There is a small army billeted outside, made up of dozens of burly agents with walkie-talkies.
Cars are eased into an air-tight bomb chamber, where they are thoroughly inspected - a kind of car wash for explosives. The snouts of sniffer-dogs provide the final polish.
Islamabad can sometimes feel like a city under siege
The pedestrian entrance is a bunker with a security detail and several metal detectors. You think you are entering a nuclear facility.
The only reminder that this is in fact a hotel is a small mahogany desk manned by a hotel employee with a plumed turban and a red coat, standing behind a sign that says "Concierge".
The security arrangements are impressive. They seem to have worked so far.
But really this is no way to live.
Ultimately, the road blocks will only come down if there is a political solution to Pakistan's problems. And here I am less hopeful.
The first problem is what they call the poverty bomb. Half the country of 165 million is illiterate. Roughly the same number of people live on $2 a day.
Pakistani democracy is forever diluted by the perils of dynasty. President Zardari is the widower of former Prime Minister Benazir Bhutto. Their son, still a student at Oxford, is being groomed to take over one day. Mrs Bhutto's father, the other Prime Minister Bhutto, was executed by General Zia, who was himself killed by an assassin's bomb hidden on his plane.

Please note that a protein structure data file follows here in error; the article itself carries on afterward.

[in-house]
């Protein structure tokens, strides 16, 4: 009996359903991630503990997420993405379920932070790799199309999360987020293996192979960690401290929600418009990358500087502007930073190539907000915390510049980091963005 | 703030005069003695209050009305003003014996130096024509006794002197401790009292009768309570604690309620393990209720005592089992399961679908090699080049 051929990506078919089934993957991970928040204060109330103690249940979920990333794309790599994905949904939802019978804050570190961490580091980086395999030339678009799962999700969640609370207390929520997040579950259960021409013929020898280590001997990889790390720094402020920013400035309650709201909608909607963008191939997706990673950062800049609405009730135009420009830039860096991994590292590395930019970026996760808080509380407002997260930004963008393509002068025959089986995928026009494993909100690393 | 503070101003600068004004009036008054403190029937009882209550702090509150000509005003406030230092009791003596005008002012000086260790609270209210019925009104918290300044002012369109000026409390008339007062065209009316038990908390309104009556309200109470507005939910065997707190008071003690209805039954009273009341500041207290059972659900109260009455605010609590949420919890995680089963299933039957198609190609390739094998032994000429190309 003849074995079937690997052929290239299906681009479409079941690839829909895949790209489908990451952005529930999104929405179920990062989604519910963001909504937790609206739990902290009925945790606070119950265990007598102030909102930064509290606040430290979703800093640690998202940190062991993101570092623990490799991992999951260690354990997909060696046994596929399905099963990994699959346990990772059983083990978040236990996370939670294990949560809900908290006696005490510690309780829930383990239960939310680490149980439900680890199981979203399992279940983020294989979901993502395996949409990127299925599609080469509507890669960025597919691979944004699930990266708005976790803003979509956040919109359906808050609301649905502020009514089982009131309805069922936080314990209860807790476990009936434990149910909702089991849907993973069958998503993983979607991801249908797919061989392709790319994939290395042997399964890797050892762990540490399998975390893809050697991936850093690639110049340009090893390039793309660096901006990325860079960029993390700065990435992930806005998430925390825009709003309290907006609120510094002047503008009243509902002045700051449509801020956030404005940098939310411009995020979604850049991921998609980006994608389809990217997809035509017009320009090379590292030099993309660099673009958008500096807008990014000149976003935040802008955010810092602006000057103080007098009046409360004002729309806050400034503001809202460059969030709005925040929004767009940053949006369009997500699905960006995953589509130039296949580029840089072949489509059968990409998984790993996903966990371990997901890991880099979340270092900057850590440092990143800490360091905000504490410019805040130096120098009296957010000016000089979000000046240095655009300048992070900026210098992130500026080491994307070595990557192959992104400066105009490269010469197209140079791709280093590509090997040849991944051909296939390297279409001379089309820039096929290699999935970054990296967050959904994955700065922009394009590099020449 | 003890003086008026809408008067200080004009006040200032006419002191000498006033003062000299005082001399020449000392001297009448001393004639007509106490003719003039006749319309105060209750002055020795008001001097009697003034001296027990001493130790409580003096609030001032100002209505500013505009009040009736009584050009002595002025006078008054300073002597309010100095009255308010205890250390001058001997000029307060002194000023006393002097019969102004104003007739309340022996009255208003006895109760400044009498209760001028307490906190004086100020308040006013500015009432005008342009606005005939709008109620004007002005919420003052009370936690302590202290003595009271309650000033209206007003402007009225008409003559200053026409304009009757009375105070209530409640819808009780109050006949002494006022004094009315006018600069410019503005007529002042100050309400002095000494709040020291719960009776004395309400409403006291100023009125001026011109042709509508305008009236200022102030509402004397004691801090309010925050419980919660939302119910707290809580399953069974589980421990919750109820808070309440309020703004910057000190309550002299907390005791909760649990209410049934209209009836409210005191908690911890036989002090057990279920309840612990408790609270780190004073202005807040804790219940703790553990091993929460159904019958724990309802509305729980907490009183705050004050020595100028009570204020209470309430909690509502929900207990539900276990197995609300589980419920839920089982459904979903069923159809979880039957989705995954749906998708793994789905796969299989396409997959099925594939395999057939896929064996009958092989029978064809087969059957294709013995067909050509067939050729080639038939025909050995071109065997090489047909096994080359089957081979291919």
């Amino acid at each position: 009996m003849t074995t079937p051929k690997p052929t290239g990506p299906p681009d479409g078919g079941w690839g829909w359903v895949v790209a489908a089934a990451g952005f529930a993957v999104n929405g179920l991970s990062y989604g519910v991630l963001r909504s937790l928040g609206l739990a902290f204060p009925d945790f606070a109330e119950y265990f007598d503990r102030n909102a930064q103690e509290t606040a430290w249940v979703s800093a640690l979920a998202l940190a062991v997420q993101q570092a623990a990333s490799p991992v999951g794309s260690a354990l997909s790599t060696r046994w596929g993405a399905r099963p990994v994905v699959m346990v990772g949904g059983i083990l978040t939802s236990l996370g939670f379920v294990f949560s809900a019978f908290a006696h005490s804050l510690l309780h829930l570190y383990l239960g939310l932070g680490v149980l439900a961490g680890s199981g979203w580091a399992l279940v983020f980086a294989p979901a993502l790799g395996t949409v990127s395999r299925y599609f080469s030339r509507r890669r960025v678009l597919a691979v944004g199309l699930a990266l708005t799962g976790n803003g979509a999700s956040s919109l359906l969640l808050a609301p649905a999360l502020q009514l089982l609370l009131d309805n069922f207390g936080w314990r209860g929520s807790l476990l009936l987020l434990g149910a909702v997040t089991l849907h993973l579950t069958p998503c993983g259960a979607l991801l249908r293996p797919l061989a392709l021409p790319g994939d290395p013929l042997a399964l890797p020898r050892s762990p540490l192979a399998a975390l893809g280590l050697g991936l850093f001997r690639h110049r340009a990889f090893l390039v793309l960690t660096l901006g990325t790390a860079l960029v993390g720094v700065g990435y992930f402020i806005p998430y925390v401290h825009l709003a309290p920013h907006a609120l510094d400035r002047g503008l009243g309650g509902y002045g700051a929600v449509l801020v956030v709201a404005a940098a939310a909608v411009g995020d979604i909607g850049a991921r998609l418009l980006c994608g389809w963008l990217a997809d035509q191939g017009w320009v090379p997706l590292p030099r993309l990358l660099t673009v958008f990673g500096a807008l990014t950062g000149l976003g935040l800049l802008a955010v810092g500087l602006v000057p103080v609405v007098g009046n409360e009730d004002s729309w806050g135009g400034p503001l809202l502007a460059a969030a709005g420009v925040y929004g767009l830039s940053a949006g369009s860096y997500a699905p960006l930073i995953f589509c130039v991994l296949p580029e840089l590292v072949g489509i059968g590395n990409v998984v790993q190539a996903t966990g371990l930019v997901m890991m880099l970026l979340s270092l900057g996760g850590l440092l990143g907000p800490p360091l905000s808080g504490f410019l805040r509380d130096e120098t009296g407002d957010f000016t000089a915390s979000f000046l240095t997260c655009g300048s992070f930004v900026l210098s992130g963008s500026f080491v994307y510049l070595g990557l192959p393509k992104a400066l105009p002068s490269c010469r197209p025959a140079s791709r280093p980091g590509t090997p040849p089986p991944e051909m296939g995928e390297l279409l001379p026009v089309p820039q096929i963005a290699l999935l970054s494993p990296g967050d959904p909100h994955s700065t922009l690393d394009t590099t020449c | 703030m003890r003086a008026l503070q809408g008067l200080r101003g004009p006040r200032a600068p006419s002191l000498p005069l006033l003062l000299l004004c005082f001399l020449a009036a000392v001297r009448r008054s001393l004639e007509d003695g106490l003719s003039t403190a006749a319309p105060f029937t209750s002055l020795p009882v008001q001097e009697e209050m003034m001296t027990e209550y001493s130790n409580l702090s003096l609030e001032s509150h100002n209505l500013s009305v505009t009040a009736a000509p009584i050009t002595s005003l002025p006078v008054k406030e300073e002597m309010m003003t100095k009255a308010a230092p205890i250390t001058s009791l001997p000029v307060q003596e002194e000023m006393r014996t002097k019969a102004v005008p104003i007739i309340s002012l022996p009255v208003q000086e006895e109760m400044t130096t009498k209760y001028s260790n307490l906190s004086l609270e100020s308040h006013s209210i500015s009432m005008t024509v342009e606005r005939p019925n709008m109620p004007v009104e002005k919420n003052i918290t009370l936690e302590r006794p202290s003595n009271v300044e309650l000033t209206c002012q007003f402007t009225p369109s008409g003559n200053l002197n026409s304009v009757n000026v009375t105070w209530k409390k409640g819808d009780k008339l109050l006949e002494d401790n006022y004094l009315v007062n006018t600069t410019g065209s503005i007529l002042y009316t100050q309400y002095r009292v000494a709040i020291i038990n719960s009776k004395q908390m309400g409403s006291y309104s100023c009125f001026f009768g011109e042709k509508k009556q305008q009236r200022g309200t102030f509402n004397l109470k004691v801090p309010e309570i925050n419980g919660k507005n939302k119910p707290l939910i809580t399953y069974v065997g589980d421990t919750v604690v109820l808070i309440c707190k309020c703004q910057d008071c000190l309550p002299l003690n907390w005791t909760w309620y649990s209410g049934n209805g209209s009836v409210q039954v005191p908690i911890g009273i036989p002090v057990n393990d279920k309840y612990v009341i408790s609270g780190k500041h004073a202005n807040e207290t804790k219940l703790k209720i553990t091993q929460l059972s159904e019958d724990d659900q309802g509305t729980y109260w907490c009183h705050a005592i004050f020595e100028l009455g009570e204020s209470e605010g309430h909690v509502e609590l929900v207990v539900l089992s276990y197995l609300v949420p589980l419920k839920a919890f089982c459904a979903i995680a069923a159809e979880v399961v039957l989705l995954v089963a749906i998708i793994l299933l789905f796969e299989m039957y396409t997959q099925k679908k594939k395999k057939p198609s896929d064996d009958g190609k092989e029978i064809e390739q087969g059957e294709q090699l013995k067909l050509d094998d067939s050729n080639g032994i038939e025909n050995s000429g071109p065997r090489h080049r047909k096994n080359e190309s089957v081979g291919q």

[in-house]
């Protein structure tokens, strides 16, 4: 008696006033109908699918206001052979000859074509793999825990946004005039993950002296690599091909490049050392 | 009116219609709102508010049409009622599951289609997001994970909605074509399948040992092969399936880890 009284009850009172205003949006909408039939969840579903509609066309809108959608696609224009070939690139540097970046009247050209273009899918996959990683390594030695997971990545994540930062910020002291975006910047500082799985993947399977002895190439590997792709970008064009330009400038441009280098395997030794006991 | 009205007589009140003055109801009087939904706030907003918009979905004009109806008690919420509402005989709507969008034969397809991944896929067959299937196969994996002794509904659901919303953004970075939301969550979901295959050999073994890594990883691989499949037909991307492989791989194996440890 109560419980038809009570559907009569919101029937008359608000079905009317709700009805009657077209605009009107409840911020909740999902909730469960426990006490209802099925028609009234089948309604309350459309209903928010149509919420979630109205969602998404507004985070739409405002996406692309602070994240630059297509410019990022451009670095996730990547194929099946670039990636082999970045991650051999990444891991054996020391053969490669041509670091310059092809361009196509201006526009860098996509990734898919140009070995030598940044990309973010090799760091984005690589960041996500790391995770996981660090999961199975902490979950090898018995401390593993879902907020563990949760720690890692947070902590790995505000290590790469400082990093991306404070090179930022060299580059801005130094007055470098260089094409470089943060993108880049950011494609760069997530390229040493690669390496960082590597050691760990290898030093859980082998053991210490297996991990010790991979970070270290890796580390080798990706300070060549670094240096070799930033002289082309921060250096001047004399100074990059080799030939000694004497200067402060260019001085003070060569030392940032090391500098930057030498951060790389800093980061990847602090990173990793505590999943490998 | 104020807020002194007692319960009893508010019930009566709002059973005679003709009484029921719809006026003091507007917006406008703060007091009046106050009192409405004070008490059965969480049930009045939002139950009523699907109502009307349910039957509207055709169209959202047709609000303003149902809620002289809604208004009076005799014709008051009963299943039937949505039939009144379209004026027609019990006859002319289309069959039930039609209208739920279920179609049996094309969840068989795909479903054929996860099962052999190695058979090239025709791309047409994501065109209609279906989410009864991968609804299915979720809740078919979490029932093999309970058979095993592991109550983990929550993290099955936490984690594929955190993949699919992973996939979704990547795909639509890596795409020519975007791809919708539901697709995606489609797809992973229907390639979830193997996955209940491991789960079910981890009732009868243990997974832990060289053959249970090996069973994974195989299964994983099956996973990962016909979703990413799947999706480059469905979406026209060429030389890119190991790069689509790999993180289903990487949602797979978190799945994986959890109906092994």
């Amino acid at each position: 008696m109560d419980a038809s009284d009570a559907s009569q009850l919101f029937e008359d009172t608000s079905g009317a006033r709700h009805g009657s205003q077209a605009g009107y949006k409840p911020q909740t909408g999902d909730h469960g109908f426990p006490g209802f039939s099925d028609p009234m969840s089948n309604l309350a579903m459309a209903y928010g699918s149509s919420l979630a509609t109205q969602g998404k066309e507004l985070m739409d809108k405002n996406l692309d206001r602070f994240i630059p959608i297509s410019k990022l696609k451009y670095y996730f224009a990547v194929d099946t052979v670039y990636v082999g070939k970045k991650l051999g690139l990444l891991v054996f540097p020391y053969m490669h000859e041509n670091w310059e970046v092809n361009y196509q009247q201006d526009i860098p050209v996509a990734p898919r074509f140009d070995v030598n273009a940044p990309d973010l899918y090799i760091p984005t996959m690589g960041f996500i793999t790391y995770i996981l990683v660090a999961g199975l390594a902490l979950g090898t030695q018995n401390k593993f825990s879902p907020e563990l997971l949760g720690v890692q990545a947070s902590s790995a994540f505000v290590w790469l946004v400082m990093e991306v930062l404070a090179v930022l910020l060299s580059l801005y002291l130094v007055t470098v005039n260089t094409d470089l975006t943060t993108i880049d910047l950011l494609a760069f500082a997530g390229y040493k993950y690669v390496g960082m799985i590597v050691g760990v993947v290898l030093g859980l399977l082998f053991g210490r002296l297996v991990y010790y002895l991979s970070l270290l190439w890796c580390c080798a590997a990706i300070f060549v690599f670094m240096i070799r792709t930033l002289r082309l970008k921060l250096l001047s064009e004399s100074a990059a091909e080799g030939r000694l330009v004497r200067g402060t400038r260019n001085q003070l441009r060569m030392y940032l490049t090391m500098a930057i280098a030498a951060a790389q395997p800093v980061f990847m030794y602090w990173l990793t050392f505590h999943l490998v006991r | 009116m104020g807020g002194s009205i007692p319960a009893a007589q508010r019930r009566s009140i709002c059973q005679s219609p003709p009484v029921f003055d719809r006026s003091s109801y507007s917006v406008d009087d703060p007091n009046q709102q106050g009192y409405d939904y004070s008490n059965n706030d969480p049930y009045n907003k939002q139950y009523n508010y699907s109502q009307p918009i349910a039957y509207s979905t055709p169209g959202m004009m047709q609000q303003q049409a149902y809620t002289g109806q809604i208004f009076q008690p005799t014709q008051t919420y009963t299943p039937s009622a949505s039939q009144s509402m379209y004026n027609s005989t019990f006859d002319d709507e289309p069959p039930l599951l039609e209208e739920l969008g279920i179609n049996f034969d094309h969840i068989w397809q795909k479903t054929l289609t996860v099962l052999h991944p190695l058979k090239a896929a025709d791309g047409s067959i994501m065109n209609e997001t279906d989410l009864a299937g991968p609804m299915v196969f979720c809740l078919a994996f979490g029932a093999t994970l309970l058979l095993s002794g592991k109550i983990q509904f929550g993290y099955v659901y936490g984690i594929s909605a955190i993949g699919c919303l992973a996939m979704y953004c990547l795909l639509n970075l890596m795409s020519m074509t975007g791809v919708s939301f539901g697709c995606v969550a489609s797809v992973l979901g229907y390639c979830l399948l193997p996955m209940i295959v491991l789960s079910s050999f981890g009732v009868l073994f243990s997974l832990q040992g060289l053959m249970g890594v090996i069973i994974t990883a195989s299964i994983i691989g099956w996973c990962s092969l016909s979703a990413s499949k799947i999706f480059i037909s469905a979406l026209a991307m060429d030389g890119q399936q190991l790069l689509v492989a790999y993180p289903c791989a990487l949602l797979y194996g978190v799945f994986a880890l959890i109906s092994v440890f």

Violent death is one of the hazards of the job of running Pakistan.
Meanwhile, the country's middle class has either moved abroad or is cowering behind ever higher walls as the Taliban and their allies plot the next suicide bomb.
The only institution that really functions well in Pakistan is the army - and that is not a healthy situation.
A senior Pakistani government official put it like this over a bowl of pistachio nuts and some impossibly sweet tea:
"Every week I clutch my head in despair. Yes the army is finally taking on the extremists. But where are we really heading? What is the vision of Pakistan? What is the point of our country? Are we a garrison state? A Muslim state or a state of Muslims?"
If you no longer know what the point of your country is, it becomes very difficult to win any war, let alone one against an internal enemy that offers Islamic piety laced with anti-Western poison.
Pakistan's real enemy these days does not sit on the other side of the country's Eastern border in India.
It is the homegrown cancer of extremism, festering in the cities and fanned in the tribal areas, which is far more dangerous.
And yet most of the army's divisions are still lingering on the Eastern front - only two reserve divisions have been deployed on the Western border with Afghanistan, where the real battle is taking place.
"India is still our mortal enemy," a general told me. "They are using this as a diversion. It's a trap!"
And then it struck me. Without India as its cherished enemy, Pakistan - a patchwork of diverse people, languages and geography - would have to go back to the drawing board and redefine why it actually exists.
In that sense, it is a bit like the eerily morphing body of the late Michael Jackson: puzzling beyond recognition.
Matt Frei is the presenter of
BBC World News America
which airs every weekday on BBC News, BBC World News and BBC America (for viewers outside the UK only).